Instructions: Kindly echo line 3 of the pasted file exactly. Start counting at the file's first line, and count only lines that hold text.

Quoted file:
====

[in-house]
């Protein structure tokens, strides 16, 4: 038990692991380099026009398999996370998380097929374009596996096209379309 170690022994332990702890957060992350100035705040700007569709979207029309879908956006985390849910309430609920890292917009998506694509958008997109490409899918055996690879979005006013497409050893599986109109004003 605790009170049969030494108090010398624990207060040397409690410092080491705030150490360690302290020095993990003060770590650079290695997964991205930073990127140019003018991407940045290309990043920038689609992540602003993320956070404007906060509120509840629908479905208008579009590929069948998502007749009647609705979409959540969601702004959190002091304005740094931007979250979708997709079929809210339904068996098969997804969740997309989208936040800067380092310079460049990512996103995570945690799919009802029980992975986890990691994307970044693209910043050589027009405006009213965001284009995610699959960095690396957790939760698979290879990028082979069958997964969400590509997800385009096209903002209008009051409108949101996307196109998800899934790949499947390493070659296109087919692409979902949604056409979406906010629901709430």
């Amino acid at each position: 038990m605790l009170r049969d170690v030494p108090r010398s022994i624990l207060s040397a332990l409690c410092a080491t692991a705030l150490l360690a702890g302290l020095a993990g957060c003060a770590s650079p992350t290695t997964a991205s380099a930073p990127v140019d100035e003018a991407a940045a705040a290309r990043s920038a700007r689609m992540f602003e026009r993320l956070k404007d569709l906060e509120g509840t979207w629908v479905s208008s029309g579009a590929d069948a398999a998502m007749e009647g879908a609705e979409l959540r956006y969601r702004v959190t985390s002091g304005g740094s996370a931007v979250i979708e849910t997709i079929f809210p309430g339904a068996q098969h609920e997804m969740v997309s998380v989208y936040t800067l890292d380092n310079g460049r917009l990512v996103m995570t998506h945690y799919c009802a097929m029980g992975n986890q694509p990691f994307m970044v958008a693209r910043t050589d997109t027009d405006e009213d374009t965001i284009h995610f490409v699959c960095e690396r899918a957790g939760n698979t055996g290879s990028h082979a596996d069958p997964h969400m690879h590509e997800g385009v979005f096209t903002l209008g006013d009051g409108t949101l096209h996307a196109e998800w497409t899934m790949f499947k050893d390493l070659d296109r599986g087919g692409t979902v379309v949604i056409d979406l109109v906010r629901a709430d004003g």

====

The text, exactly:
């Amino acid at each position: 038990m605790l009170r049969d170690v030494p108090r010398s022994i624990l207060s040397a332990l409690c410092a080491t692991a705030l150490l360690a702890g302290l020095a993990g957060c003060a770590s650079p992350t290695t997964a991205s380099a930073p990127v140019d100035e003018a991407a940045a705040a290309r990043s920038a700007r689609m992540f602003e026009r993320l956070k404007d569709l906060e509120g509840t979207w629908v479905s208008s029309g579009a590929d069948a398999a998502m007749e009647g879908a609705e979409l959540r956006y969601r702004v959190t985390s002091g304005g740094s996370a931007v979250i979708e849910t997709i079929f809210p309430g339904a068996q098969h609920e997804m969740v997309s998380v989208y936040t800067l890292d380092n310079g460049r917009l990512v996103m995570t998506h945690y799919c009802a097929m029980g992975n986890q694509p990691f994307m970044v958008a693209r910043t050589d997109t027009d405006e009213d374009t965001i284009h995610f490409v699959c960095e690396r899918a957790g939760n698979t055996g290879s990028h082979a596996d069958p997964h969400m690879h590509e997800g385009v979005f096209t903002l209008g006013d009051g409108t949101l096209h996307a196109e998800w497409t899934m790949f499947k050893d390493l070659d296109r599986g087919g692409t979902v379309v949604i056409d979406l109109v906010r629901a709430d004003g």